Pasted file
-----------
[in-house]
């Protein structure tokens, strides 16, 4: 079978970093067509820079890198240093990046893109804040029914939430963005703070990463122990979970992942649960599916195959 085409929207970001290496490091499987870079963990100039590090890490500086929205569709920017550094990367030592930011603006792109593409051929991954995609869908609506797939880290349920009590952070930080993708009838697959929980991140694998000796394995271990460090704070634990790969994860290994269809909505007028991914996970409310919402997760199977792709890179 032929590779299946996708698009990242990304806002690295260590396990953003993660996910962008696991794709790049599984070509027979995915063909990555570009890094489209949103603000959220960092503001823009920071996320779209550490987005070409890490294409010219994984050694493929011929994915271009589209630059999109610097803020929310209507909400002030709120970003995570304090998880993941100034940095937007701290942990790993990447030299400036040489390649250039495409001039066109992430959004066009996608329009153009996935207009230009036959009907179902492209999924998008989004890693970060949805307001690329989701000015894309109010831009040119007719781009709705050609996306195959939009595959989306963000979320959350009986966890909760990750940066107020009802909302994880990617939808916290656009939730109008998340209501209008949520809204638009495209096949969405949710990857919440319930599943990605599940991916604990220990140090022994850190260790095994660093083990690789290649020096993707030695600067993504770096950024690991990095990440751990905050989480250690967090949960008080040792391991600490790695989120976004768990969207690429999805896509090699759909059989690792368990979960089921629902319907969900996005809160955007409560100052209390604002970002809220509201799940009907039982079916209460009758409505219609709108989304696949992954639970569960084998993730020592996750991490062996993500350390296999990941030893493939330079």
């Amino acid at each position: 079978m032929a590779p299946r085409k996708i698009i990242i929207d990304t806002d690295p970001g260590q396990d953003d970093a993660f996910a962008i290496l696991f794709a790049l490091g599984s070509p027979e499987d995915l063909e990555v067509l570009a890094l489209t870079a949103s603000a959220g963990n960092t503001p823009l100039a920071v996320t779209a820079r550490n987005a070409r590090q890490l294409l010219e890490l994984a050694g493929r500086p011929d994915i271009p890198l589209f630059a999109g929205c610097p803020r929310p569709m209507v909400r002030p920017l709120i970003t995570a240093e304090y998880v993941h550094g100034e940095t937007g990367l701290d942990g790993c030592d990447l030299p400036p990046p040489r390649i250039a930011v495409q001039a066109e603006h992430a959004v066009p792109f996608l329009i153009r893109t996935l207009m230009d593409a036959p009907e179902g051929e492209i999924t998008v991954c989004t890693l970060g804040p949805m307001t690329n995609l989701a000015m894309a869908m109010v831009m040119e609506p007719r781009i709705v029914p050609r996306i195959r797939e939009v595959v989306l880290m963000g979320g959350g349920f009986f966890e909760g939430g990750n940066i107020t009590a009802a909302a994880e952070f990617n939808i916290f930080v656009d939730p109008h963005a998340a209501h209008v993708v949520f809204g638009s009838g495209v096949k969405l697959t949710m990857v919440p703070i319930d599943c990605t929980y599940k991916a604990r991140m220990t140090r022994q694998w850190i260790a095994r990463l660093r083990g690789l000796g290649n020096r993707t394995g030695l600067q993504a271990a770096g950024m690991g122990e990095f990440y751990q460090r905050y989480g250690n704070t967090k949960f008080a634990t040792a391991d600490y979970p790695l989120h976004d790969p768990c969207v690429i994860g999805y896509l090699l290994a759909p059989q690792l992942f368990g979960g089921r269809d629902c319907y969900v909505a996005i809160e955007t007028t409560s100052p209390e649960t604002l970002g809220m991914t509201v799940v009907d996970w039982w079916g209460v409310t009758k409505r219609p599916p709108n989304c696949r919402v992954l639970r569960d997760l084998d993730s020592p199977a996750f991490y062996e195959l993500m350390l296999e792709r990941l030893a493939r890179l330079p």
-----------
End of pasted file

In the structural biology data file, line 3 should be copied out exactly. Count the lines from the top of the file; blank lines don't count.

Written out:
């Amino acid at each position: 079978m032929a590779p299946r085409k996708i698009i990242i929207d990304t806002d690295p970001g260590q396990d953003d970093a993660f996910a962008i290496l696991f794709a790049l490091g599984s070509p027979e499987d995915l063909e990555v067509l570009a890094l489209t870079a949103s603000a959220g963990n960092t503001p823009l100039a920071v996320t779209a820079r550490n987005a070409r590090q890490l294409l010219e890490l994984a050694g493929r500086p011929d994915i271009p890198l589209f630059a999109g929205c610097p803020r929310p569709m209507v909400r002030p920017l709120i970003t995570a240093e304090y998880v993941h550094g100034e940095t937007g990367l701290d942990g790993c030592d990447l030299p400036p990046p040489r390649i250039a930011v495409q001039a066109e603006h992430a959004v066009p792109f996608l329009i153009r893109t996935l207009m230009d593409a036959p009907e179902g051929e492209i999924t998008v991954c989004t890693l970060g804040p949805m307001t690329n995609l989701a000015m894309a869908m109010v831009m040119e609506p007719r781009i709705v029914p050609r996306i195959r797939e939009v595959v989306l880290m963000g979320g959350g349920f009986f966890e909760g939430g990750n940066i107020t009590a009802a909302a994880e952070f990617n939808i916290f930080v656009d939730p109008h963005a998340a209501h209008v993708v949520f809204g638009s009838g495209v096949k969405l697959t949710m990857v919440p703070i319930d599943c990605t929980y599940k991916a604990r991140m220990t140090r022994q694998w850190i260790a095994r990463l660093r083990g690789l000796g290649n020096r993707t394995g030695l600067q993504a271990a770096g950024m690991g122990e990095f990440y751990q460090r905050y989480g250690n704070t967090k949960f008080a634990t040792a391991d600490y979970p790695l989120h976004d790969p768990c969207v690429i994860g999805y896509l090699l290994a759909p059989q690792l992942f368990g979960g089921r269809d629902c319907y969900v909505a996005i809160e955007t007028t409560s100052p209390e649960t604002l970002g809220m991914t509201v799940v009907d996970w039982w079916g209460v409310t009758k409505r219609p599916p709108n989304c696949r919402v992954l639970r569960d997760l084998d993730s020592p199977a996750f991490y062996e195959l993500m350390l296999e792709r990941l030893a493939r890179l330079p």